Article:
In the process of doing research into Baltimore’s history, particularly its housing history — one comes across some peculiar, lurid, or just plain interesting news items. This one, in particular, caught my eye:
The text reads as follows:
“That was not a pleasant duty that the ladies of the Social Purity League took upon themselves in Baltimore on Tuesday night, but it was one in the performance of which they learned a good deal about the seamy side of life, and the information they obtained will give them subjects for sermons for years to come. Baltimore is notorious for its brothels, said to be under the protection of the police, who have been accused of blackmailing the inmates, and of course the more brothels the greater the revenue of the police blackmailer, and he is not going to do anything to suppress them. It required a great deal of courage for those good women to dive into the Baltimore slums, and it is hoped their visit will do a great deal of good.”
How bad were the slums of Baltimore in the late 1800s?
Some demographic information, extracted from a report released by the US Congress in 1894:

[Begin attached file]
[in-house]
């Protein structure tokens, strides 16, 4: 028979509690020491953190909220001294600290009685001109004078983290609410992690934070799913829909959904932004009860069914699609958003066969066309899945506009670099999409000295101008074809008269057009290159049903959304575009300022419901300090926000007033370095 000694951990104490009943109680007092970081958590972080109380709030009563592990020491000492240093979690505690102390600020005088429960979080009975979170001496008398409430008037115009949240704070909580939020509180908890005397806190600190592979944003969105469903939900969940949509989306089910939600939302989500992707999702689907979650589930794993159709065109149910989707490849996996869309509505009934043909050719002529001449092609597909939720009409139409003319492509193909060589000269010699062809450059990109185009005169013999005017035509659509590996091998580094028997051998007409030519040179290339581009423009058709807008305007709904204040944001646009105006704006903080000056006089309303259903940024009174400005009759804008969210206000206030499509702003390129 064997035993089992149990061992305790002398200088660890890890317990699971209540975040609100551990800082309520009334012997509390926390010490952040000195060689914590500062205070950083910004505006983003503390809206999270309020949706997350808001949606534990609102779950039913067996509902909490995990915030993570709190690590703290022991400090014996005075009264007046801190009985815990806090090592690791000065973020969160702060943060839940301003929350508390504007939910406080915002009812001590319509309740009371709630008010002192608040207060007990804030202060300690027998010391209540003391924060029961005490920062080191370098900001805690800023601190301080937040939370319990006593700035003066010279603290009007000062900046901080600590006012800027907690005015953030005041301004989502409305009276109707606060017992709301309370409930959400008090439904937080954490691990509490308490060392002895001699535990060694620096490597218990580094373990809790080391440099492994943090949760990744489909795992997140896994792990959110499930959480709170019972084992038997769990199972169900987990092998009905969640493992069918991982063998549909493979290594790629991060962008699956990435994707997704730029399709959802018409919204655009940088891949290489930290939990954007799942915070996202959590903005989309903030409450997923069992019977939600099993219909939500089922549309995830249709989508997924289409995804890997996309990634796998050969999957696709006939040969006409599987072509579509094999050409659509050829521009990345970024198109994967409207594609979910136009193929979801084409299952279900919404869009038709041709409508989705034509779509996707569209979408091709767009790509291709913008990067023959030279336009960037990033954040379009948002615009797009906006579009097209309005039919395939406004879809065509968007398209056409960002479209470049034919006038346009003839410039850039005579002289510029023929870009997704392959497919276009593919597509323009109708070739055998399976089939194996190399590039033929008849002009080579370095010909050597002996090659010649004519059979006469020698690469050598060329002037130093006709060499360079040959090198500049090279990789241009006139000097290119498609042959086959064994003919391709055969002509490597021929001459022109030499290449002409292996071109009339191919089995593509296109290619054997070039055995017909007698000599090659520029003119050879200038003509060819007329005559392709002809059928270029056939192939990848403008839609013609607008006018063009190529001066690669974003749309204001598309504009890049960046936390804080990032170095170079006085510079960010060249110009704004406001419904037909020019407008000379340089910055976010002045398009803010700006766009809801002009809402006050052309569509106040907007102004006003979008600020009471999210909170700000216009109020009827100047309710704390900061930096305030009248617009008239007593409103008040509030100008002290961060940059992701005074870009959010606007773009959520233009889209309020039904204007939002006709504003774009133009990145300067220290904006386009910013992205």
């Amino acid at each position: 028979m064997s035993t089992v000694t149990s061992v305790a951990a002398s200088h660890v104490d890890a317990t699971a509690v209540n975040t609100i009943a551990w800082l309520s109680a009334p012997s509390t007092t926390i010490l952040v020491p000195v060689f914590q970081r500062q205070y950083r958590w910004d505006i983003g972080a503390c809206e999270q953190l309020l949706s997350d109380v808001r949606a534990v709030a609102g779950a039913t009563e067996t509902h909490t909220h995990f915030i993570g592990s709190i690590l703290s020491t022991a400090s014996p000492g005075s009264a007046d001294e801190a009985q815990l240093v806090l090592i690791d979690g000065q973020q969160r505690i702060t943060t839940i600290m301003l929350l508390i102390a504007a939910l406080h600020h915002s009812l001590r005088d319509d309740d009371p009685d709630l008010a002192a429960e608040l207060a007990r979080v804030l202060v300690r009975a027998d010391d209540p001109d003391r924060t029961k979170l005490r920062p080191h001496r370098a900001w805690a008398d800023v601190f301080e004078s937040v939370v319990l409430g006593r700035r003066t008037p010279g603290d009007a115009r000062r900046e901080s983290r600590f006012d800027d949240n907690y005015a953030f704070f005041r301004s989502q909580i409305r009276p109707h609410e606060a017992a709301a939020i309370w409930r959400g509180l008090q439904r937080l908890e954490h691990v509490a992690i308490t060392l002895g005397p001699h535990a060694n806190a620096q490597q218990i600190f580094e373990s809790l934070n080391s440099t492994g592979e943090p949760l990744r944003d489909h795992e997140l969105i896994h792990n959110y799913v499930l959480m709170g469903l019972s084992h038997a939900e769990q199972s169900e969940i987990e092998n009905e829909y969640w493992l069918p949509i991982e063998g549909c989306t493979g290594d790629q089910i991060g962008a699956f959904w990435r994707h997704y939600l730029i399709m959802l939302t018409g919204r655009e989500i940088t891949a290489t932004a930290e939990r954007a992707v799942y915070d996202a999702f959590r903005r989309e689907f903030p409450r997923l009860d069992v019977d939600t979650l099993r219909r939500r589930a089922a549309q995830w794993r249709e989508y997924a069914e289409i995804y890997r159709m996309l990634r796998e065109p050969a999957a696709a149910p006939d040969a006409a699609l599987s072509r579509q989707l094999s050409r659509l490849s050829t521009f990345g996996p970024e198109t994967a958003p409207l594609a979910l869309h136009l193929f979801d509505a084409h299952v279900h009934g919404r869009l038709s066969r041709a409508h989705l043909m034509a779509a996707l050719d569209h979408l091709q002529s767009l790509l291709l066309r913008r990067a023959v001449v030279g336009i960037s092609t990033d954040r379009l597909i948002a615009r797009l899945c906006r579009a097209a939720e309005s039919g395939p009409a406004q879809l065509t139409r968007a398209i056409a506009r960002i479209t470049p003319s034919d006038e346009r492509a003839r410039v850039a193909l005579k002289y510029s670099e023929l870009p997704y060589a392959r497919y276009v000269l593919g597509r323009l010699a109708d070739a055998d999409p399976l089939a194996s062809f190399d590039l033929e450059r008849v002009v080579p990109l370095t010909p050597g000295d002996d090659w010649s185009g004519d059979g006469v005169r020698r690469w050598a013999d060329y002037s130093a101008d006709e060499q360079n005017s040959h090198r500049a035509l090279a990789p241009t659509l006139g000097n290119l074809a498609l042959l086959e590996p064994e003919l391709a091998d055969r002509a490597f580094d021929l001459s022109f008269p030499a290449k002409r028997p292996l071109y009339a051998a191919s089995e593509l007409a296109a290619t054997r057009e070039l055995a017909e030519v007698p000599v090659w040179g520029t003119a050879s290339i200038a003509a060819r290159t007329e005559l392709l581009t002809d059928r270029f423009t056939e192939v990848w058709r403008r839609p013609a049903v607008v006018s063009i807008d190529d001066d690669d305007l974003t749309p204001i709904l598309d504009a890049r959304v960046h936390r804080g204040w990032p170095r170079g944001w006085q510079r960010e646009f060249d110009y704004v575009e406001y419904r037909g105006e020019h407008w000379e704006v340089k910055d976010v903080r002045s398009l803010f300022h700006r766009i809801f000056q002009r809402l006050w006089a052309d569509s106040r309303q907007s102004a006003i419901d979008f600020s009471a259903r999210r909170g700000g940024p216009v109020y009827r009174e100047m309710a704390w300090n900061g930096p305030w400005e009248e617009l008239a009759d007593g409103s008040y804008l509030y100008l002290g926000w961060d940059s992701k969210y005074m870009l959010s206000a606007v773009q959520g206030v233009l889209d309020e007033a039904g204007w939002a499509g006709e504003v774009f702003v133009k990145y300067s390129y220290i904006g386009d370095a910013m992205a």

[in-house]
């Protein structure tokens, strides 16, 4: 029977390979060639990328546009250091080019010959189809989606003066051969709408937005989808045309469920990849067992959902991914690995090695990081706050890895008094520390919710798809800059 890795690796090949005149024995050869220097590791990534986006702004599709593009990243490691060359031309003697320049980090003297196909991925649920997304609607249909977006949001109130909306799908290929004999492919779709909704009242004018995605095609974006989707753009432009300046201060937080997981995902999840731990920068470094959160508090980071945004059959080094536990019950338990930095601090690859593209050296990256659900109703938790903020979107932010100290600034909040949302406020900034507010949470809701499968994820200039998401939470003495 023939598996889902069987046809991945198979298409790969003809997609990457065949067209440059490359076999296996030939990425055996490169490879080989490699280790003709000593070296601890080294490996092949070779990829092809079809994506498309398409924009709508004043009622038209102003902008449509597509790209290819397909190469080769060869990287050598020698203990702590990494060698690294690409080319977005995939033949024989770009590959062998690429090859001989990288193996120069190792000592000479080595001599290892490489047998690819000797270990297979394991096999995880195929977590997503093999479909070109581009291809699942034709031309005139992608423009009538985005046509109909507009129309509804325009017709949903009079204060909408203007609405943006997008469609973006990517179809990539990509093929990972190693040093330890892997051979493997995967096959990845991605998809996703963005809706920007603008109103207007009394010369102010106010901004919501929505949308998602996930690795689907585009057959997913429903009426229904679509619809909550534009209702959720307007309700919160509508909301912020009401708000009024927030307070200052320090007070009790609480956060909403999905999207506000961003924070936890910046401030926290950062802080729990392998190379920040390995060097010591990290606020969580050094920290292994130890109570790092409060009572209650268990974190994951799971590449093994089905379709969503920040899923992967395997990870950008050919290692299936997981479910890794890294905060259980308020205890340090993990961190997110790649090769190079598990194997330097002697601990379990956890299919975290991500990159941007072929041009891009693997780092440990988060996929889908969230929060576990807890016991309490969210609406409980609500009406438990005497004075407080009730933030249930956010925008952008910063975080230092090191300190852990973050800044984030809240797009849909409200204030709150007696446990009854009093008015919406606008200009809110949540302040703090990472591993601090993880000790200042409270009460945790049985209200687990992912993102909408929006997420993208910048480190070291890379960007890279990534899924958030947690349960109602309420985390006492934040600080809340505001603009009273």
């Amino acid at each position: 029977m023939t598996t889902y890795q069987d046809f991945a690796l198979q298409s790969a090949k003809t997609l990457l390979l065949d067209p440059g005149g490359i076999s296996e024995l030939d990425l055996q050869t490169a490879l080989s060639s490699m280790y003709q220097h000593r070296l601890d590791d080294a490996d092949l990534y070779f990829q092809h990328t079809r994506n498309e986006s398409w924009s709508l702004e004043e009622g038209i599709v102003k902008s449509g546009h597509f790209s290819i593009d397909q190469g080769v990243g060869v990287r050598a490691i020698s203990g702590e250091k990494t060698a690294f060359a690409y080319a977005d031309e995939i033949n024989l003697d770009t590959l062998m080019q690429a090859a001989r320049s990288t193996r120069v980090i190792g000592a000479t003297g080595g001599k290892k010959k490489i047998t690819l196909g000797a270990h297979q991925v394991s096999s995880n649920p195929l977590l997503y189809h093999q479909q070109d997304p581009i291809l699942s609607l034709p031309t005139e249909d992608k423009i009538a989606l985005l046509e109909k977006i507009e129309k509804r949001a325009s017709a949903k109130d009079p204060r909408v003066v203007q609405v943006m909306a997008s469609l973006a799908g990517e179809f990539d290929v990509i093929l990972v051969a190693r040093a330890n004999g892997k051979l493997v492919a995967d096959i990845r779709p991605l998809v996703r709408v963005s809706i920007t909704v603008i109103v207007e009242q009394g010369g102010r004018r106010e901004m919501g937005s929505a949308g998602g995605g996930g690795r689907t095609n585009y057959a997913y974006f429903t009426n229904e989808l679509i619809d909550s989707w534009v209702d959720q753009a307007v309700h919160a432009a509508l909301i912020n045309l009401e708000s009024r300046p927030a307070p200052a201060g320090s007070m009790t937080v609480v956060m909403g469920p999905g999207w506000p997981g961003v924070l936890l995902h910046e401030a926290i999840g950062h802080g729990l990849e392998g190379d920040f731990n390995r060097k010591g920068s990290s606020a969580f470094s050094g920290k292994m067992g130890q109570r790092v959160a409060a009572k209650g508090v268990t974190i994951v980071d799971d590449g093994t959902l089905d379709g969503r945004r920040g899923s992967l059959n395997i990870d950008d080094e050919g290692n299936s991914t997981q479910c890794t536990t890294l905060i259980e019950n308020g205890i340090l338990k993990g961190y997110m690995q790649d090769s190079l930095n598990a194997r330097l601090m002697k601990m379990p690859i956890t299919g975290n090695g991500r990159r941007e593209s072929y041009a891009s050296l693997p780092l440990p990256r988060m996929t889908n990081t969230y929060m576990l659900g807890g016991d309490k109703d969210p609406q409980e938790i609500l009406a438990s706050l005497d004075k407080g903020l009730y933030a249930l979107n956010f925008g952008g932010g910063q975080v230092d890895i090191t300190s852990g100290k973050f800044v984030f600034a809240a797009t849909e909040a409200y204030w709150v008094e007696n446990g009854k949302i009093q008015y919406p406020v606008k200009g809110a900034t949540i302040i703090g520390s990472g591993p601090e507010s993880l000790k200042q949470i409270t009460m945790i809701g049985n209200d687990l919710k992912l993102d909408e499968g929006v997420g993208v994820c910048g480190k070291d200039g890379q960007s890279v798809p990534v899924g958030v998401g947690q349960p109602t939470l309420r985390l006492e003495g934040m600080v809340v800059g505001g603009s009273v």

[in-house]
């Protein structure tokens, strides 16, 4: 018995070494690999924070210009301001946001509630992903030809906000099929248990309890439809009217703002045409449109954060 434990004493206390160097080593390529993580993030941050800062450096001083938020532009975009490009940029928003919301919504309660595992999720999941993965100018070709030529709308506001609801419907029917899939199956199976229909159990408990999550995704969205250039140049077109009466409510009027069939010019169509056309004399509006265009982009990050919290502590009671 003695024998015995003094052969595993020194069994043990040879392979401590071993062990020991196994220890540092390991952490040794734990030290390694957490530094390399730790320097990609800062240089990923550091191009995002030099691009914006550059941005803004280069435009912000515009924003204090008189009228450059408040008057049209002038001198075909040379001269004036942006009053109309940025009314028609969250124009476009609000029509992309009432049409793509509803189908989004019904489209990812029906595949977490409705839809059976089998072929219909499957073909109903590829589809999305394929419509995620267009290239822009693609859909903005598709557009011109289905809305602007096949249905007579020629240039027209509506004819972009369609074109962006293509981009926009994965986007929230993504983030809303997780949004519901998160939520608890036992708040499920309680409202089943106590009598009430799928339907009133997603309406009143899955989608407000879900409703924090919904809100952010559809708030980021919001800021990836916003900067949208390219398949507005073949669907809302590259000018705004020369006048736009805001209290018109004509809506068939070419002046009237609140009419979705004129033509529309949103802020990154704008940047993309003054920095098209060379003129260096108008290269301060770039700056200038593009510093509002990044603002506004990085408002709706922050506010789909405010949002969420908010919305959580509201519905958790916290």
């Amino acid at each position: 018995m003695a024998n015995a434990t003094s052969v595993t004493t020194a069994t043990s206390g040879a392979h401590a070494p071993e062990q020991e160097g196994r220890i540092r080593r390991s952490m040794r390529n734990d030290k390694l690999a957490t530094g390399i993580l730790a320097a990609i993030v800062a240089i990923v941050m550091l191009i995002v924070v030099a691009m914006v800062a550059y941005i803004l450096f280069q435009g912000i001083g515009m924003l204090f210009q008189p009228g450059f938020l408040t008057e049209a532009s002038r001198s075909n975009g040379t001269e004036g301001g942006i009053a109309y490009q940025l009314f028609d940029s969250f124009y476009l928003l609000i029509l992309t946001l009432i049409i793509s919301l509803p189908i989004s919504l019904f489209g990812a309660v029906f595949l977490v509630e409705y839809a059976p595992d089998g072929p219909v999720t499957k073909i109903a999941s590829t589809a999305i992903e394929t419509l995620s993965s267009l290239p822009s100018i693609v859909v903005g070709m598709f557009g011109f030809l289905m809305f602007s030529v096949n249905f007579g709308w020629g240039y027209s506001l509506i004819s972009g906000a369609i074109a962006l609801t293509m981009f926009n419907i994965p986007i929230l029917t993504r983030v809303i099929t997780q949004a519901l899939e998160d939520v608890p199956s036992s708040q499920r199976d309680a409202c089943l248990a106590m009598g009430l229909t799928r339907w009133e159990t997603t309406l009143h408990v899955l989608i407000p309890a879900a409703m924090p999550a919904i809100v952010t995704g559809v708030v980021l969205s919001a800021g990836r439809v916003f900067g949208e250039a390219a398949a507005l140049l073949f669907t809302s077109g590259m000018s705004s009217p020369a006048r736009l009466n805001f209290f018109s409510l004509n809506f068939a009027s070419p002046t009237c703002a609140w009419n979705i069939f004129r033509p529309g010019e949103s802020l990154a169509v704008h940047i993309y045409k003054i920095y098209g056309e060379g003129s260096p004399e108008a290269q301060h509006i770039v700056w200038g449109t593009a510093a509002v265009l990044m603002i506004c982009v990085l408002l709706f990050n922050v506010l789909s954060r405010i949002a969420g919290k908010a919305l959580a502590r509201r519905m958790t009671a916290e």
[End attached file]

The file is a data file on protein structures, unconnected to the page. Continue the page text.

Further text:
25,000 people were counted in a “slum census” conducted in Baltimore. (The study was also done in Philadelphia, New York, and Chicago).
Of those 25,000 “slum dwellers”, almost 41% of them were foreign-born, and close to 20% of them were unable to read or write. In the slum areas of the city, there was 1 saloon for every 105 residents, about double the number as you’d find in the rest of the city. It’s interesting to note that in Baltimore, the average number of people residing in any one slum dwelling was 7.71. In New York City, that number skyrocketed all the way to 36.79.
Source: Harrisburg Telegraph (Harrisburg, PA), October 17, 1895
Source: The National Tribune (Washington DC), August 2, 1894, page 4